In terms of updating the WordPress Widget Boilerplate (all of which is tracked in the develop branch), we’ve come a long way in terms of refactoring how it’s organized.
Thus far, we’ve:
- looked at how the WordPress Widget API provides an example of object-oriented programming,
- how we can use this API to determine object-oriented programming in other areas of WordPress,
- installed tools to help us evaluate the quality of the code,
- found errors that currently exist in the code in terms of modern programming standards,
- and began re-organizing the code base so that it fits with more modern practices.
Now we’re ready to start refactoring this code in a much more object-oriented manner.
So if you’ve yet to catch up with the previous posts (any of them, really), I recommend doing so because it’s going to take a little while to bring this up to date. There’s a lot of code to write an explain.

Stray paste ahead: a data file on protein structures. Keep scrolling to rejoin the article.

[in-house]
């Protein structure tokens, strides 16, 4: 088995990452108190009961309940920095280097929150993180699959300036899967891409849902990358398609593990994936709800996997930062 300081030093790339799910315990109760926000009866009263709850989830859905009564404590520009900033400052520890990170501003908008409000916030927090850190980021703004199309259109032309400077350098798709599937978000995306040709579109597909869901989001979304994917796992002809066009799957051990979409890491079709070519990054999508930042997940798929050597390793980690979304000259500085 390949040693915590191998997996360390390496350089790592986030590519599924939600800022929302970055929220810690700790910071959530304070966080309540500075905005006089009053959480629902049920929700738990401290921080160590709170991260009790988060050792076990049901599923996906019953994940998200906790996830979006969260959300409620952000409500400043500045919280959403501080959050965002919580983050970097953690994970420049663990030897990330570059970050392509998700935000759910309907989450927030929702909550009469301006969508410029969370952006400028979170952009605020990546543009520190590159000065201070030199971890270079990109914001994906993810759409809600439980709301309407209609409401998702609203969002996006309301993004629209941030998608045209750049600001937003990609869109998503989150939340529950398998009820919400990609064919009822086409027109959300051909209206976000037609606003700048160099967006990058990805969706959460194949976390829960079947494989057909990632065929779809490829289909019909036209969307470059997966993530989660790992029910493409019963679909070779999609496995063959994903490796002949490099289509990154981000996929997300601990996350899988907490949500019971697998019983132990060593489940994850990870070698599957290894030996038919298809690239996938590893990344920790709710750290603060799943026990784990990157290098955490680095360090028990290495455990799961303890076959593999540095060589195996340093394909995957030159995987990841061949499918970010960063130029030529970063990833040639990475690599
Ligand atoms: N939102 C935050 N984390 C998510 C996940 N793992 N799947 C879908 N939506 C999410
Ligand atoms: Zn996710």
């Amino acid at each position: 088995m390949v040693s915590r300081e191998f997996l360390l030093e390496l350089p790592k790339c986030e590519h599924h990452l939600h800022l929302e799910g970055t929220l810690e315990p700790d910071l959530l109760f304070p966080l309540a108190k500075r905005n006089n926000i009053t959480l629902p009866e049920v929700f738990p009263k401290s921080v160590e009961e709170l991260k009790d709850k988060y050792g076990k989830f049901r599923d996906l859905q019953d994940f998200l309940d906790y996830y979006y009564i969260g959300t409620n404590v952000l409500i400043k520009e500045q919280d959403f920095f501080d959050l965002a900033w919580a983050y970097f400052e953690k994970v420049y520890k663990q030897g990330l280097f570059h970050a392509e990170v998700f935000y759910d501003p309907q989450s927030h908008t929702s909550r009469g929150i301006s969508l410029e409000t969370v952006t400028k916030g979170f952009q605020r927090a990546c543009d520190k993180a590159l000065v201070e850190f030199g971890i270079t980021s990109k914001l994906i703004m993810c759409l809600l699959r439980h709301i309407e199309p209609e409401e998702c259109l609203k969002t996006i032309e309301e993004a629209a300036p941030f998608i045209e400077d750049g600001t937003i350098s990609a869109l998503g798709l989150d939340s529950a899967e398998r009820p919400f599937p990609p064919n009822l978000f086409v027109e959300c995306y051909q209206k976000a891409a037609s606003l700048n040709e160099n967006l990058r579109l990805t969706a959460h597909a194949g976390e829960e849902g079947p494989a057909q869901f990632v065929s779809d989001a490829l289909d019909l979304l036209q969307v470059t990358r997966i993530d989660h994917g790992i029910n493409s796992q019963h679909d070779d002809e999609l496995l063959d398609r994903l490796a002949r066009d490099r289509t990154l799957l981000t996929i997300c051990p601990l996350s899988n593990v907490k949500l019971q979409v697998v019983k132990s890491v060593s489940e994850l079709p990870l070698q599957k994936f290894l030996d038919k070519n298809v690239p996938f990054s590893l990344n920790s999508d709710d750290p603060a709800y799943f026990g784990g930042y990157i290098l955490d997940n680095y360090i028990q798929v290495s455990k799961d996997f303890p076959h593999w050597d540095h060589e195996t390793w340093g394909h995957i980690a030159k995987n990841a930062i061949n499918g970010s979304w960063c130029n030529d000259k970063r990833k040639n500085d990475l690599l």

Let’s get started.
The WordPress Widget Boilerplate: Refactoring, Part 3
Arguably, the biggest problem with the Boilerplate is that everything is encapsulated within a single class.
Sure, there are some nice things like keeping our views separated from the server-side logic, but that’s about as far as it goes.
Other problems that exist just from looking at the code include:
- adding actions and filters in the constructor,
- having methods doing more than one thing,
- not having classes responsible for implementing things like registering dependencies,
- and so on.
In this post, we’re going to start the process of creating abstractions that we’ll eventually implement to break up the god-class-like nature of the Boilerplate as it stands.
Abstractions and Interfaces
Remember that abstractions and interfaces are different but are easily confused. Interfaces contain absolutely zero implementation. Instead, they provide a guarantee that any class that implements the interface will implement all methods.
This will become apparent, if it hasn’t already, the further we get into this series. In the meantime – and as per usual – don’t forget to check out the develop branch to see where we stand with the code.